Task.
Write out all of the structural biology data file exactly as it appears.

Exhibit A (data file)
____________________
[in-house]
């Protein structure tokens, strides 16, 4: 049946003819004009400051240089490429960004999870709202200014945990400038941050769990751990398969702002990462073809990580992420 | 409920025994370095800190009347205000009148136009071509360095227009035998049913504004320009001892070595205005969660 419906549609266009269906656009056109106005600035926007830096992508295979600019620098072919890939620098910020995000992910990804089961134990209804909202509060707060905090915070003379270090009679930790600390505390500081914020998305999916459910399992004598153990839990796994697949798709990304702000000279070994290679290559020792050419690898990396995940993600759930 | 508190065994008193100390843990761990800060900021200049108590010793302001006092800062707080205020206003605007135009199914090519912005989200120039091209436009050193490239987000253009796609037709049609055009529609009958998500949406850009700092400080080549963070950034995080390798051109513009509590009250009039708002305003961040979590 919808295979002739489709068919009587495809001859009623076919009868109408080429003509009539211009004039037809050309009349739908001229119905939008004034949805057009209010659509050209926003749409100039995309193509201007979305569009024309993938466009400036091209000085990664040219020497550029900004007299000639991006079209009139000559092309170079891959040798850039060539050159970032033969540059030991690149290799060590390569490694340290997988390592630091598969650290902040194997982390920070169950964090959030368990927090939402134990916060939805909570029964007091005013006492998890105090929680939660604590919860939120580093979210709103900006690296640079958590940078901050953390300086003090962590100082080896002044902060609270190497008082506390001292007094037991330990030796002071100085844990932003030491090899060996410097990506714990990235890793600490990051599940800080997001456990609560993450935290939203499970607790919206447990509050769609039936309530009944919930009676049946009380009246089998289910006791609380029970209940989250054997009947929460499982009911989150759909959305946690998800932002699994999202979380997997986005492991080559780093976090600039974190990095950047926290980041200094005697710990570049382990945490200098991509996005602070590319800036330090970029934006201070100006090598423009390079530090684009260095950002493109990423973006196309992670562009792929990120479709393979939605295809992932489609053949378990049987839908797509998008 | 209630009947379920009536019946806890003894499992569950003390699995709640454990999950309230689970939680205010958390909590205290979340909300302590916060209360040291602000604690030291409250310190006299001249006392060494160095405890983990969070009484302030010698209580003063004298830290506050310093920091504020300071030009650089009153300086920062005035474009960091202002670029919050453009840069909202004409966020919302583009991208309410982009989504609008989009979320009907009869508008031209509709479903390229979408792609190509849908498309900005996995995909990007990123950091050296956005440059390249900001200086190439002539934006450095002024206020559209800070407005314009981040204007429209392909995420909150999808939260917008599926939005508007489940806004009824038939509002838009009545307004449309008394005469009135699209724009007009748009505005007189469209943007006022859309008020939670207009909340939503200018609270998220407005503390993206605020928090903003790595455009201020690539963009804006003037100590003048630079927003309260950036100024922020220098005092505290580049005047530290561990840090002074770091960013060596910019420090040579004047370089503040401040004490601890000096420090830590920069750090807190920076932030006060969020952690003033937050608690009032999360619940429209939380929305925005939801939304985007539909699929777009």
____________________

[in-house]
């Protein structure tokens, strides 16, 4: 049946003819004009400051240089490429960004999870709202200014945990400038941050769990751990398969702002990462073809990580992420 | 409920025994370095800190009347205000009148136009071509360095227009035998049913504004320009001892070595205005969660 419906549609266009269906656009056109106005600035926007830096992508295979600019620098072919890939620098910020995000992910990804089961134990209804909202509060707060905090915070003379270090009679930790600390505390500081914020998305999916459910399992004598153990839990796994697949798709990304702000000279070994290679290559020792050419690898990396995940993600759930 | 508190065994008193100390843990761990800060900021200049108590010793302001006092800062707080205020206003605007135009199914090519912005989200120039091209436009050193490239987000253009796609037709049609055009529609009958998500949406850009700092400080080549963070950034995080390798051109513009509590009250009039708002305003961040979590 919808295979002739489709068919009587495809001859009623076919009868109408080429003509009539211009004039037809050309009349739908001229119905939008004034949805057009209010659509050209926003749409100039995309193509201007979305569009024309993938466009400036091209000085990664040219020497550029900004007299000639991006079209009139000559092309170079891959040798850039060539050159970032033969540059030991690149290799060590390569490694340290997988390592630091598969650290902040194997982390920070169950964090959030368990927090939402134990916060939805909570029964007091005013006492998890105090929680939660604590919860939120580093979210709103900006690296640079958590940078901050953390300086003090962590100082080896002044902060609270190497008082506390001292007094037991330990030796002071100085844990932003030491090899060996410097990506714990990235890793600490990051599940800080997001456990609560993450935290939203499970607790919206447990509050769609039936309530009944919930009676049946009380009246089998289910006791609380029970209940989250054997009947929460499982009911989150759909959305946690998800932002699994999202979380997997986005492991080559780093976090600039974190990095950047926290980041200094005697710990570049382990945490200098991509996005602070590319800036330090970029934006201070100006090598423009390079530090684009260095950002493109990423973006196309992670562009792929990120479709393979939605295809992932489609053949378990049987839908797509998008 | 209630009947379920009536019946806890003894499992569950003390699995709640454990999950309230689970939680205010958390909590205290979340909300302590916060209360040291602000604690030291409250310190006299001249006392060494160095405890983990969070009484302030010698209580003063004298830290506050310093920091504020300071030009650089009153300086920062005035474009960091202002670029919050453009840069909202004409966020919302583009991208309410982009989504609008989009979320009907009869508008031209509709479903390229979408792609190509849908498309900005996995995909990007990123950091050296956005440059390249900001200086190439002539934006450095002024206020559209800070407005314009981040204007429209392909995420909150999808939260917008599926939005508007489940806004009824038939509002838009009545307004449309008394005469009135699209724009007009748009505005007189469209943007006022859309008020939670207009909340939503200018609270998220407005503390993206605020928090903003790595455009201020690539963009804006003037100590003048630079927003309260950036100024922020220098005092505290580049005047530290561990840090002074770091960013060596910019420090040579004047370089503040401040004490601890000096420090830590920069750090807190920076932030006060969020952690003033937050608690009032999360619940429209939380929305925005939801939304985007539909699929777009």